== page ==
Palin's lawyer: Mr. Bennet said he associated this violence with the right. Opinions are fine; false facts are not.

 Palin's lawyer: It's been a privilege talking to y'all. If you want to go nominal [damages], go nominal.

 Judge Rakoff: We'll take a 5 minute break to find if you want to stay late to hear my instructions. If not, we'll do it Monday. Jury leaves. Jury returns.

Judge Rakoff: Has the jury reached a verdict... on staying? [Laughs]

They will stay and get legal instructions / jury change now.  Judge Rakoff gets in HEPA filtered counsel box and launches into it. This could take a while

 Early on February 8, Palin's lawyers put in a memo on their entitlement to punitive damages: "At the February 7, 2022 Charging Conference, Defendants suggested certain changes to the Court’s proposed jury instruction on punitive damages based on Morsette v. “The Final Call,” 309 A.D.2d 249, 254 (1st Dep’t 2003). Specifically, Defendants claim Plaintiff is only entitled to punitive damages if she proves that the Defendants’ “sole motivation in publishing the challenged statements was hostility toward and a desire to injure the plaintiff.” See Defendants’ Proposed Revisions to Instruction No. 17 (provided at the Feb. 22nd Charging Conference). Defendants’ proposed revision improperly seeks to limit the grounds upon which Plaintiff can prove her entitlement to punitive damages and flies in the face of well-established law. As recognized by the Second Circuit in DiBella v. Hopkins, 403 F.3d 102, 122 (2d Cir. 2005), “[u]nder New York law, punitive damages in a defamation case are justified “‘to punish a person for outrageous conduct which is malicious, wanton, reckless, or in willful disregard for another's rights.’” (quoting Prozeralik, 82 N.Y.2d at 479–80) (emphasis added); see also Celle v. Filipino Reporter Enterprises Inc., 209 F.3d 163 (2d Cir. 2000) (“all of the relevant circumstances surrounding the dispute” should be considered in establishing entitlement to punitive damages)."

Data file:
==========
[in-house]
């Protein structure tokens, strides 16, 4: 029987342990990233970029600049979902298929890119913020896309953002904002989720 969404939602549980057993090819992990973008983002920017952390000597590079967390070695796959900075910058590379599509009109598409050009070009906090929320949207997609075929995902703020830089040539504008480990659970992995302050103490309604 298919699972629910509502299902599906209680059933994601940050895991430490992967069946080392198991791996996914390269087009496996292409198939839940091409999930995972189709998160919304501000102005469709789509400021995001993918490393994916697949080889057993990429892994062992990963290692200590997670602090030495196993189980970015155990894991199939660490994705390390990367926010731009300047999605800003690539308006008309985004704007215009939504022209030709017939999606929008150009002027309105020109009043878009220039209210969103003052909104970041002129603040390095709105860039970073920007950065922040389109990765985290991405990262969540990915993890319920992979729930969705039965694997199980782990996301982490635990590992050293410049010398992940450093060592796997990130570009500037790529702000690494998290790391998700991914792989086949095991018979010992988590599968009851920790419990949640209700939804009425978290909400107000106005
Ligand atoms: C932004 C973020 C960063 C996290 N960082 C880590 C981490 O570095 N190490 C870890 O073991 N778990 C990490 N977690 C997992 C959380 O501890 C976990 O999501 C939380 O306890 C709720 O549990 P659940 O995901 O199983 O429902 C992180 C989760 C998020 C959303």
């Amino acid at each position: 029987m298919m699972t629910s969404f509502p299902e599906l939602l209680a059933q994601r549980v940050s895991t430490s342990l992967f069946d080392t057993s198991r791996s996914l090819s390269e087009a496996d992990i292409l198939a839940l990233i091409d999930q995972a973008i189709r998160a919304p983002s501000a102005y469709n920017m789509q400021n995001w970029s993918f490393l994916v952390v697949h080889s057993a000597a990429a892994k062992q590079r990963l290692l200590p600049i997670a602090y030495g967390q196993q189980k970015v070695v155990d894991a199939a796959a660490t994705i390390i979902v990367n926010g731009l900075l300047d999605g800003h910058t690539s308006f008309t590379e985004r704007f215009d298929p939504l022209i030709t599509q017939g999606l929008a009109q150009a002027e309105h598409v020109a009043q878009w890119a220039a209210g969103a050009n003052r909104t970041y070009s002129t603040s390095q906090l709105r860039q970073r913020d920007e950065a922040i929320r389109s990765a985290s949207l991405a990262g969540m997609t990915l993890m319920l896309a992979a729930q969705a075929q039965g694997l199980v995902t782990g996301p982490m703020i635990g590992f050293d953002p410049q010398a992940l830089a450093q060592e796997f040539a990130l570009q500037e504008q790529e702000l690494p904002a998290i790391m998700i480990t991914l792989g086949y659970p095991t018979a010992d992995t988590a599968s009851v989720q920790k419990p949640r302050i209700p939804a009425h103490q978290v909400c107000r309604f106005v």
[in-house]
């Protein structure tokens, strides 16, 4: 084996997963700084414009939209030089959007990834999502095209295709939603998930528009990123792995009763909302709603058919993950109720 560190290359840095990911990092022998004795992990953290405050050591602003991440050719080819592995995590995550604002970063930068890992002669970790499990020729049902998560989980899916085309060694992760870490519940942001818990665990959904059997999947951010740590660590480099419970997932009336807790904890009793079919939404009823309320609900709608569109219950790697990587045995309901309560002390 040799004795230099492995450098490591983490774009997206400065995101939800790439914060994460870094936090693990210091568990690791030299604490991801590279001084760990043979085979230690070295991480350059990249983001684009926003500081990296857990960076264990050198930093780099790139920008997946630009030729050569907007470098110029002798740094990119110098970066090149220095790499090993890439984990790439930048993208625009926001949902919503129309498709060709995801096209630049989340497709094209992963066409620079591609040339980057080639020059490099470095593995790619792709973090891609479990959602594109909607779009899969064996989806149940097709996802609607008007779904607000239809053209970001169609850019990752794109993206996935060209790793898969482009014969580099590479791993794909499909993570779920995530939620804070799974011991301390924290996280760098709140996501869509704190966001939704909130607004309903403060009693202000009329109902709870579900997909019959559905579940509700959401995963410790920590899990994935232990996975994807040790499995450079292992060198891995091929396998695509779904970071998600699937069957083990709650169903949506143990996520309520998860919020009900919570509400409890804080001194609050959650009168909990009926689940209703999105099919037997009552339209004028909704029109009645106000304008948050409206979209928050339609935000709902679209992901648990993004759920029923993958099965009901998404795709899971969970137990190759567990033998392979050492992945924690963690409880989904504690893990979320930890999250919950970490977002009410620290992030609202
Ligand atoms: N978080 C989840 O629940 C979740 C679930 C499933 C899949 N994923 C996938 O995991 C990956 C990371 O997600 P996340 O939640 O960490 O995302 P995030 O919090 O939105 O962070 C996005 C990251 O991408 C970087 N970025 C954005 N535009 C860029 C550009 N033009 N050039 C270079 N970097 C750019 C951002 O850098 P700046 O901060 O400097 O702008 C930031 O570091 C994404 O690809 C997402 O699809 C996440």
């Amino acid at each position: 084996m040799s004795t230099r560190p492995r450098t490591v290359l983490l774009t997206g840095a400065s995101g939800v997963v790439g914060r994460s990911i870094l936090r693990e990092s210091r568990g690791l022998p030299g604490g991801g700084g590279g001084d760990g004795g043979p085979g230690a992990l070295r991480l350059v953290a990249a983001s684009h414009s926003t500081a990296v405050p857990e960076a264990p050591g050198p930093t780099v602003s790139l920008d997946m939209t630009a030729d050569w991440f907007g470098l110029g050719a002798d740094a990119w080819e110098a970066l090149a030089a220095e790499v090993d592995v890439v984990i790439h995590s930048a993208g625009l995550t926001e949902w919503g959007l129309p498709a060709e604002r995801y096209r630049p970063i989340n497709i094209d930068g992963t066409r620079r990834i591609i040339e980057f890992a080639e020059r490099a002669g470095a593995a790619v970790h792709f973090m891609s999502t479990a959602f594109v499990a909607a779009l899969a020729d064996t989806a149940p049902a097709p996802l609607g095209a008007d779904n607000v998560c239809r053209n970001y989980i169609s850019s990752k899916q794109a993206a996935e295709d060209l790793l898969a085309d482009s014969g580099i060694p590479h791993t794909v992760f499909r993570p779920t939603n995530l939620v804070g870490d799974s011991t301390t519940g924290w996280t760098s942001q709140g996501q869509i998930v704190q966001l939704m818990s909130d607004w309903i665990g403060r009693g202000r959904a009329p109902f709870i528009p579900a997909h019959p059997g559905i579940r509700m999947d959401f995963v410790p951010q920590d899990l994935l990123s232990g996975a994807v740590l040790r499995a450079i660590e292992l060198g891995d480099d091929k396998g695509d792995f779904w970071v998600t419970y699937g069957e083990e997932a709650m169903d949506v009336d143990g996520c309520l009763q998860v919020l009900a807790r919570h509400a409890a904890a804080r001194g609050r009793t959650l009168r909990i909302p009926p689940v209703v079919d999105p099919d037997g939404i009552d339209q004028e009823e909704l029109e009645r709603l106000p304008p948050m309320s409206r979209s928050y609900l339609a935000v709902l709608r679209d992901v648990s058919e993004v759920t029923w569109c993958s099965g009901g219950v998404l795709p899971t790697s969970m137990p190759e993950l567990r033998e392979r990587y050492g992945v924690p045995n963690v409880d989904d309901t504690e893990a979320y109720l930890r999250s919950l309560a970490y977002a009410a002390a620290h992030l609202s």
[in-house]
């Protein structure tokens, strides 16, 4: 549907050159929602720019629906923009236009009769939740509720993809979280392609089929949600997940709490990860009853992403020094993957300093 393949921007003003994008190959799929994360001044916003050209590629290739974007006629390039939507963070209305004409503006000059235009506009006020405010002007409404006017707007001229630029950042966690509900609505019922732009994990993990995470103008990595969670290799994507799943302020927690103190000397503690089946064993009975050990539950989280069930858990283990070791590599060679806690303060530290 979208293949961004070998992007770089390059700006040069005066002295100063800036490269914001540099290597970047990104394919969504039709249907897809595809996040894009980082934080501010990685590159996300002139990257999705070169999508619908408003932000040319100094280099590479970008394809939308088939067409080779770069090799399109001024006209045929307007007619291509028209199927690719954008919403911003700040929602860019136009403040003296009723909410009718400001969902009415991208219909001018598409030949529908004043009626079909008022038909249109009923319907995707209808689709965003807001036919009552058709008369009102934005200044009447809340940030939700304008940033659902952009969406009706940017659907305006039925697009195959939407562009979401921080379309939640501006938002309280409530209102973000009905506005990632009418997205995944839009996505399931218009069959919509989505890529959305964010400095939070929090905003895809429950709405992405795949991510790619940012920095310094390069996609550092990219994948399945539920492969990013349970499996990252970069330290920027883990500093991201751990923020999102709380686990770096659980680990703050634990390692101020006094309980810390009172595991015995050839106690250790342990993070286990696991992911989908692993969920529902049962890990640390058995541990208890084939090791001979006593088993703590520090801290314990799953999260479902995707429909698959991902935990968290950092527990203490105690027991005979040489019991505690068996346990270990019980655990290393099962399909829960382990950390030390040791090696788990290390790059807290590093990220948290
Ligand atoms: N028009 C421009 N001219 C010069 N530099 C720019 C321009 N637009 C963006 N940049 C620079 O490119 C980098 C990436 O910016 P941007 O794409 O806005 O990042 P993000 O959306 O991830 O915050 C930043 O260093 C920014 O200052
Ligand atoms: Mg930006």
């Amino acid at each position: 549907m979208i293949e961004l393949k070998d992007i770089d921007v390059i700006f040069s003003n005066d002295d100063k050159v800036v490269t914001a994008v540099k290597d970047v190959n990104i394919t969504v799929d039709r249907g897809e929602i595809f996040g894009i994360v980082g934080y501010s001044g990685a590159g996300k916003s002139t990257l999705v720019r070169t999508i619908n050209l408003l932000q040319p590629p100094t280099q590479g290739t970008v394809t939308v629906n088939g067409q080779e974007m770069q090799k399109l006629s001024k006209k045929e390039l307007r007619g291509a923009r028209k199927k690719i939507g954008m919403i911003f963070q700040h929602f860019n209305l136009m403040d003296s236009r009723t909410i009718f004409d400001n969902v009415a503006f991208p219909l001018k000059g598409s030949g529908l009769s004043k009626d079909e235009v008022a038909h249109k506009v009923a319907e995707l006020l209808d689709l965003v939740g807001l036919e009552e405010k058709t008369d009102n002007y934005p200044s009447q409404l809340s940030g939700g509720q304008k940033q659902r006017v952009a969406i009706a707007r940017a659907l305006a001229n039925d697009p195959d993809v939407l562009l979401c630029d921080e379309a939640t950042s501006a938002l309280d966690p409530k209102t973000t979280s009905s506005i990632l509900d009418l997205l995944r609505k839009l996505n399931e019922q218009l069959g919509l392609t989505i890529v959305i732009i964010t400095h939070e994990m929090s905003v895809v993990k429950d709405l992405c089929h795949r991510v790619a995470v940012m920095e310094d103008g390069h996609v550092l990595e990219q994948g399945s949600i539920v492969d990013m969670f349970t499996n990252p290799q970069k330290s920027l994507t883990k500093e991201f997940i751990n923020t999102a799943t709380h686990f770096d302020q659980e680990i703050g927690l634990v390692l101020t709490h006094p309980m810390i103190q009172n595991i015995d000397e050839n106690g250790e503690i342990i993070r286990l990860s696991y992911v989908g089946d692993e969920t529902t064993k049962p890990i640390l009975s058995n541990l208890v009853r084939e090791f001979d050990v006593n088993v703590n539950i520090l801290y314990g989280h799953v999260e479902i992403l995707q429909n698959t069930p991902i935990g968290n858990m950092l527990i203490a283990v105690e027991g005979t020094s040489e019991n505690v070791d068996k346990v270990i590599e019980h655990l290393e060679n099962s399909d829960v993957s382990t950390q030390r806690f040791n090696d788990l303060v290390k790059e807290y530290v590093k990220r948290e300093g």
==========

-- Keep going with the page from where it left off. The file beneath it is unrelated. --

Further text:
Back on January 19 the New York Times filed its proposed questions for jurors, including "do any of you believe that the New York Times has a bias against certain political parties or issues?"Also, do you know Ross Douthat? Andrew Sullivan? Robert Semple?

On January 20, Sarah Palin's lawyers filed their proposed questions, including "Have you followed any recent high profile court cases closely?" Can you say, Ghislaine Maxwell? We'll be there.

On January 17 - MLK Day - the New York Times filed a request that juror before opening statements be read a statement including that "Plaintiff claims that two statements in the Editorial falsely communicated to readers that she directly caused Jared Loughner to shoot people in Arizona in 2011." Then, the cross-hairs. Watch this site.

On January 11, Judge Rakoff convened a pre-trial session. Inner City Press live tweeted it here.

 The case is Palin v. The New York Times Company, 17-cv-4853-JSR (Rakoff)